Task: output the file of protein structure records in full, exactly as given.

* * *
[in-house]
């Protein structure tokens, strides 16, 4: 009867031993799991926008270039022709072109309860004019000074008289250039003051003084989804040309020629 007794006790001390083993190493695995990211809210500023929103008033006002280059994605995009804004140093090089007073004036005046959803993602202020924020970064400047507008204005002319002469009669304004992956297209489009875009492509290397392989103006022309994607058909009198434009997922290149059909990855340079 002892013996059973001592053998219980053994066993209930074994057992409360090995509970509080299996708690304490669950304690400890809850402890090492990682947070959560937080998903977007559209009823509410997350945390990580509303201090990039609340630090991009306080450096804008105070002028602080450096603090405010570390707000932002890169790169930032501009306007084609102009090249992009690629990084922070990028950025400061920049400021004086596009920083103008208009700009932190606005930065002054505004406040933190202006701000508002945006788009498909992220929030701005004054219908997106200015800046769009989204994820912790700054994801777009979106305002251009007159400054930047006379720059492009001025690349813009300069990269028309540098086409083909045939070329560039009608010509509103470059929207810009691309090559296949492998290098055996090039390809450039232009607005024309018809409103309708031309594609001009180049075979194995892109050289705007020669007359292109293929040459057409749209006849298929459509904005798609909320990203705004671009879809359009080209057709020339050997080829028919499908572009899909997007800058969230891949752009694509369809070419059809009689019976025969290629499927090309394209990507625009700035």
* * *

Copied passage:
[in-house]
């Protein structure tokens, strides 16, 4: 009867031993799991926008270039022709072109309860004019000074008289250039003051003084989804040309020629 007794006790001390083993190493695995990211809210500023929103008033006002280059994605995009804004140093090089007073004036005046959803993602202020924020970064400047507008204005002319002469009669304004992956297209489009875009492509290397392989103006022309994607058909009198434009997922290149059909990855340079 002892013996059973001592053998219980053994066993209930074994057992409360090995509970509080299996708690304490669950304690400890809850402890090492990682947070959560937080998903977007559209009823509410997350945390990580509303201090990039609340630090991009306080450096804008105070002028602080450096603090405010570390707000932002890169790169930032501009306007084609102009090249992009690629990084922070990028950025400061920049400021004086596009920083103008208009700009932190606005930065002054505004406040933190202006701000508002945006788009498909992220929030701005004054219908997106200015800046769009989204994820912790700054994801777009979106305002251009007159400054930047006379720059492009001025690349813009300069990269028309540098086409083909045939070329560039009608010509509103470059929207810009691309090559296949492998290098055996090039390809450039232009607005024309018809409103309708031309594609001009180049075979194995892109050289705007020669007359292109293929040459057409749209006849298929459509904005798609909320990203705004671009879809359009080209057709020339050997080829028919499908572009899909997007800058969230891949752009694509369809070419059809009689019976025969290629499927090309394209990507625009700035």